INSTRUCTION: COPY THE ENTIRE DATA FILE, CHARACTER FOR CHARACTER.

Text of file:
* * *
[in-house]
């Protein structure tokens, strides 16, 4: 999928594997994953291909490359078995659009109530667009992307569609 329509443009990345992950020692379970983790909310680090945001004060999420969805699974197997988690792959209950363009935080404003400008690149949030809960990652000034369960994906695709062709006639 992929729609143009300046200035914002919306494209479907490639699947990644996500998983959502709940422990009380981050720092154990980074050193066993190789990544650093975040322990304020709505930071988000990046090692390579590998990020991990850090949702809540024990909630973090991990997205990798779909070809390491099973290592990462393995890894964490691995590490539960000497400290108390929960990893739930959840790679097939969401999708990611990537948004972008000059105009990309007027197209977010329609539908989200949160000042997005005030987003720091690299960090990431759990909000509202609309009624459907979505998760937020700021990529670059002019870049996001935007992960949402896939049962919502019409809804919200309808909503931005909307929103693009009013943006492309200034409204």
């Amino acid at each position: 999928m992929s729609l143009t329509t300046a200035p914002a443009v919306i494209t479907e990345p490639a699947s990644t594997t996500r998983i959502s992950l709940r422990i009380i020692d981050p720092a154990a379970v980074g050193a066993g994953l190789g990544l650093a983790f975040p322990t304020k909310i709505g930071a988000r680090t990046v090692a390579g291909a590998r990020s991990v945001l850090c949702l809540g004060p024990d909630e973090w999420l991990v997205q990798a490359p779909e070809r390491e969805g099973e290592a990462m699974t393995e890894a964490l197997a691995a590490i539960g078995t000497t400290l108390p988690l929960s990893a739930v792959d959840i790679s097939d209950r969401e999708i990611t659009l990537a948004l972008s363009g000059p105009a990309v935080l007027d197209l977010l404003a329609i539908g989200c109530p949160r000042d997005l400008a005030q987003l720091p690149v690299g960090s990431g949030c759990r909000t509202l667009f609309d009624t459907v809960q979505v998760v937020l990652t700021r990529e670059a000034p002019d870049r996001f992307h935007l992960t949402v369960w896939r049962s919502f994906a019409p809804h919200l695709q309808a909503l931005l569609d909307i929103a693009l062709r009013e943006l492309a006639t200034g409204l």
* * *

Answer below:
[in-house]
């Protein structure tokens, strides 16, 4: 999928594997994953291909490359078995659009109530667009992307569609 329509443009990345992950020692379970983790909310680090945001004060999420969805699974197997988690792959209950363009935080404003400008690149949030809960990652000034369960994906695709062709006639 992929729609143009300046200035914002919306494209479907490639699947990644996500998983959502709940422990009380981050720092154990980074050193066993190789990544650093975040322990304020709505930071988000990046090692390579590998990020991990850090949702809540024990909630973090991990997205990798779909070809390491099973290592990462393995890894964490691995590490539960000497400290108390929960990893739930959840790679097939969401999708990611990537948004972008000059105009990309007027197209977010329609539908989200949160000042997005005030987003720091690299960090990431759990909000509202609309009624459907979505998760937020700021990529670059002019870049996001935007992960949402896939049962919502019409809804919200309808909503931005909307929103693009009013943006492309200034409204």
């Amino acid at each position: 999928m992929s729609l143009t329509t300046a200035p914002a443009v919306i494209t479907e990345p490639a699947s990644t594997t996500r998983i959502s992950l709940r422990i009380i020692d981050p720092a154990a379970v980074g050193a066993g994953l190789g990544l650093a983790f975040p322990t304020k909310i709505g930071a988000r680090t990046v090692a390579g291909a590998r990020s991990v945001l850090c949702l809540g004060p024990d909630e973090w999420l991990v997205q990798a490359p779909e070809r390491e969805g099973e290592a990462m699974t393995e890894a964490l197997a691995a590490i539960g078995t000497t400290l108390p988690l929960s990893a739930v792959d959840i790679s097939d209950r969401e999708i990611t659009l990537a948004l972008s363009g000059p105009a990309v935080l007027d197209l977010l404003a329609i539908g989200c109530p949160r000042d997005l400008a005030q987003l720091p690149v690299g960090s990431g949030c759990r909000t509202l667009f609309d009624t459907v809960q979505v998760v937020l990652t700021r990529e670059a000034p002019d870049r996001f992307h935007l992960t949402v369960w896939r049962s919502f994906a019409p809804h919200l695709q309808a909503l931005l569609d909307i929103a693009l062709r009013e943006l492309a006639t200034g409204l």